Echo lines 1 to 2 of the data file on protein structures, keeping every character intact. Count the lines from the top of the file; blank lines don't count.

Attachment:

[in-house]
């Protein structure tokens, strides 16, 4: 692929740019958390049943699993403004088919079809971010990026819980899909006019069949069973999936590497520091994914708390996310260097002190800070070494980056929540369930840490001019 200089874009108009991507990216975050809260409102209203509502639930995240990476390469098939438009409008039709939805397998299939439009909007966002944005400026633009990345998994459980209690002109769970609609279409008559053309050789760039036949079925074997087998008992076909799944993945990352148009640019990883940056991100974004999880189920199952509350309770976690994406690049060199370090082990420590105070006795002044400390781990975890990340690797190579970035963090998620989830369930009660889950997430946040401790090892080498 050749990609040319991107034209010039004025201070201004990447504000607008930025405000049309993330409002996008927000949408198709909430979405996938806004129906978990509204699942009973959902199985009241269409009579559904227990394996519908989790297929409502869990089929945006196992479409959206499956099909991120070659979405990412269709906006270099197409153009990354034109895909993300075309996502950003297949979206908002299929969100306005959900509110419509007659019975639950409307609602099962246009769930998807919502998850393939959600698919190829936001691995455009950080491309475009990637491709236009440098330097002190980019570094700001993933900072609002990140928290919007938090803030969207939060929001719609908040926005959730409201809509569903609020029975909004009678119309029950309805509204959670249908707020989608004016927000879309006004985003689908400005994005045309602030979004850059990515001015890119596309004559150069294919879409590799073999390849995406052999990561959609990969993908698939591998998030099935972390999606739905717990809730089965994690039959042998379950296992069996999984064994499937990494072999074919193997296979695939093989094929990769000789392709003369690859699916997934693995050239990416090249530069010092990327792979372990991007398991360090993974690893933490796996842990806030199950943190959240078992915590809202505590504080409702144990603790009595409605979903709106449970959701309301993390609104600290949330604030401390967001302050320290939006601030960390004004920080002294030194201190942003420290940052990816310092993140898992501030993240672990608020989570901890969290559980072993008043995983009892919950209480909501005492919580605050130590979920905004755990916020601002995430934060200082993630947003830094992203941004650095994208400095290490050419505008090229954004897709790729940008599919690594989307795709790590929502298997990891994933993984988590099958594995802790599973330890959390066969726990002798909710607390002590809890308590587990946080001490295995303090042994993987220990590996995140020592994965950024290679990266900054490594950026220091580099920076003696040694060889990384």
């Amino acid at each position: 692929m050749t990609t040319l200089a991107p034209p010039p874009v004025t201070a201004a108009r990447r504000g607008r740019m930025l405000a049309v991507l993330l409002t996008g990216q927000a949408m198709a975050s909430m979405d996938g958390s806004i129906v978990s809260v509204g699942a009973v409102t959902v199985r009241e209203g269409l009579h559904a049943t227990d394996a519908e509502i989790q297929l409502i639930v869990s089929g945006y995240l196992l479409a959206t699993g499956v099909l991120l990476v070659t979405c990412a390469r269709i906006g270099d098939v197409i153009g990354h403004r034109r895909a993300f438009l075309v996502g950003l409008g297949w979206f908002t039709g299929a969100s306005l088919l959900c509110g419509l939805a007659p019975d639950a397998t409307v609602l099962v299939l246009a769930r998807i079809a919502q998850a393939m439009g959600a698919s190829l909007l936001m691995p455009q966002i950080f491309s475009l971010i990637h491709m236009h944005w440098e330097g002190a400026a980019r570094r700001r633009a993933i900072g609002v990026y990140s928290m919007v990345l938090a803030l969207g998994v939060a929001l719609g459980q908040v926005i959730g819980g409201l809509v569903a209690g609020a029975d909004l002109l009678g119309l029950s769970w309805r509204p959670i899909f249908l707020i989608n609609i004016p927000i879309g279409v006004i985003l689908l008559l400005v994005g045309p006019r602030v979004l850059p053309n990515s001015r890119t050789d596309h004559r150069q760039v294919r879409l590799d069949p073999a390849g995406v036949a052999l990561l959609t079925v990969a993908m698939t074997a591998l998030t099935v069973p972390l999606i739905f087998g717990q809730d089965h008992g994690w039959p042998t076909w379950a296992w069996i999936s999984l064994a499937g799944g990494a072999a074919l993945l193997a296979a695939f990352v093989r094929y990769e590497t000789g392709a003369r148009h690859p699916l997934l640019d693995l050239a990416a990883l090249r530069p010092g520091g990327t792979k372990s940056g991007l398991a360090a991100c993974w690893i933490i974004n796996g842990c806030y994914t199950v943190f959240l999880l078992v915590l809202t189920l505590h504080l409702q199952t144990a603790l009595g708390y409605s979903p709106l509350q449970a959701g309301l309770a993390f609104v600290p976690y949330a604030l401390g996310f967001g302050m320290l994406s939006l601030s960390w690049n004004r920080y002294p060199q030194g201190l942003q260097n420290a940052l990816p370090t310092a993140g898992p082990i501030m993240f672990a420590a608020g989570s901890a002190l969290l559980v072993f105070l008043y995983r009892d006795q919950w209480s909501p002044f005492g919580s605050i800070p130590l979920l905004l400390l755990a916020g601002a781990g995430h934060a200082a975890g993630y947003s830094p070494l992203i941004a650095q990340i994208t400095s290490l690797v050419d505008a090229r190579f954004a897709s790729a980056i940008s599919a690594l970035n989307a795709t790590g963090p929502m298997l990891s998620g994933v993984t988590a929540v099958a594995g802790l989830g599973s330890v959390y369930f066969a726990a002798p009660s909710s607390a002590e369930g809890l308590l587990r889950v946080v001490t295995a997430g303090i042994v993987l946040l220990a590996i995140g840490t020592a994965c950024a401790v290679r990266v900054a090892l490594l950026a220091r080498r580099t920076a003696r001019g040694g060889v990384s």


[in-house]
């Protein structure tokens, strides 16, 4: 692929740019958390049943699993403004088919079809971010990026819980899909006019069949069973999936590497520091994914708390996310260097002190800070070494980056929540369930840490001019 200089874009108009991507990216975050809260409102209203509502639930995240990476390469098939438009409008039709939805397998299939439009909007966002944005400026633009990345998994459980209690002109769970609609279409008559053309050789760039036949079925074997087998008992076909799944993945990352148009640019990883940056991100974004999880189920199952509350309770976690994406690049060199370090082990420590105070006795002044400390781990975890990340690797190579970035963090998620989830369930009660889950997430946040401790090892080498 050749990609040319991107034209010039004025201070201004990447504000607008930025405000049309993330409002996008927000949408198709909430979405996938806004129906978990509204699942009973959902199985009241269409009579559904227990394996519908989790297929409502869990089929945006196992479409959206499956099909991120070659979405990412269709906006270099197409153009990354034109895909993300075309996502950003297949979206908002299929969100306005959900509110419509007659019975639950409307609602099962246009769930998807919502998850393939959600698919190829936001691995455009950080491309475009990637491709236009440098330097002190980019570094700001993933900072609002990140928290919007938090803030969207939060929001719609908040926005959730409201809509569903609020029975909004009678119309029950309805509204959670249908707020989608004016927000879309006004985003689908400005994005045309602030979004850059990515001015890119596309004559150069294919879409590799073999390849995406052999990561959609990969993908698939591998998030099935972390999606739905717990809730089965994690039959042998379950296992069996999984064994499937990494072999074919193997296979695939093989094929990769000789392709003369690859699916997934693995050239990416090249530069010092990327792979372990991007398991360090993974690893933490796996842990806030199950943190959240078992915590809202505590504080409702144990603790009595409605979903709106449970959701309301993390609104600290949330604030401390967001302050320290939006601030960390004004920080002294030194201190942003420290940052990816310092993140898992501030993240672990608020989570901890969290559980072993008043995983009892919950209480909501005492919580605050130590979920905004755990916020601002995430934060200082993630947003830094992203941004650095994208400095290490050419505008090229954004897709790729940008599919690594989307795709790590929502298997990891994933993984988590099958594995802790599973330890959390066969726990002798909710607390002590809890308590587990946080001490295995303090042994993987220990590996995140020592994965950024290679990266900054490594950026220091580099920076003696040694060889990384």